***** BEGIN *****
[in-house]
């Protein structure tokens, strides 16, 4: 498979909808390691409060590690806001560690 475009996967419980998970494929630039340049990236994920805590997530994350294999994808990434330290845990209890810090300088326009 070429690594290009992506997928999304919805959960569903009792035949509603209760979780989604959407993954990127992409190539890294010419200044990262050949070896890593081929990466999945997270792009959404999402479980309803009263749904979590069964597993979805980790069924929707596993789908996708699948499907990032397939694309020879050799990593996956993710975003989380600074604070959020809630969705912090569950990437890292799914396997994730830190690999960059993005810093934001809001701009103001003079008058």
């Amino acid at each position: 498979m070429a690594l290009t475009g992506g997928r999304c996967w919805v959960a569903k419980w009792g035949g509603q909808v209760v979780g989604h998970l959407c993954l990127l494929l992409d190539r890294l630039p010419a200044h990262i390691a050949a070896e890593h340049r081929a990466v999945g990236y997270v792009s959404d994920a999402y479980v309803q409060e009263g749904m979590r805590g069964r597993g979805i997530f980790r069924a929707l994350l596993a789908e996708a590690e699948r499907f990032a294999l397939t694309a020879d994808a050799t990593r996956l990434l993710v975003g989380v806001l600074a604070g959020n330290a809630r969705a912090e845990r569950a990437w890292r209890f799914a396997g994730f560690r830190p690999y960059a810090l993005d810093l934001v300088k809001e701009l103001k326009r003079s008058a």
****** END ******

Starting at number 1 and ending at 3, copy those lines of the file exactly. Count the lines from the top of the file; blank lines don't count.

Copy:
[in-house]
């Protein structure tokens, strides 16, 4: 498979909808390691409060590690806001560690 475009996967419980998970494929630039340049990236994920805590997530994350294999994808990434330290845990209890810090300088326009 070429690594290009992506997928999304919805959960569903009792035949509603209760979780989604959407993954990127992409190539890294010419200044990262050949070896890593081929990466999945997270792009959404999402479980309803009263749904979590069964597993979805980790069924929707596993789908996708699948499907990032397939694309020879050799990593996956993710975003989380600074604070959020809630969705912090569950990437890292799914396997994730830190690999960059993005810093934001809001701009103001003079008058």
């Amino acid at each position: 498979m070429a690594l290009t475009g992506g997928r999304c996967w919805v959960a569903k419980w009792g035949g509603q909808v209760v979780g989604h998970l959407c993954l990127l494929l992409d190539r890294l630039p010419a200044h990262i390691a050949a070896e890593h340049r081929a990466v999945g990236y997270v792009s959404d994920a999402y479980v309803q409060e009263g749904m979590r805590g069964r597993g979805i997530f980790r069924a929707l994350l596993a789908e996708a590690e699948r499907f990032a294999l397939t694309a020879d994808a050799t990593r996956l990434l993710v975003g989380v806001l600074a604070g959020n330290a809630r969705a912090e845990r569950a990437w890292r209890f799914a396997g994730f560690r830190p690999y960059a810090l993005d810093l934001v300088k809001e701009l103001k326009r003079s008058a």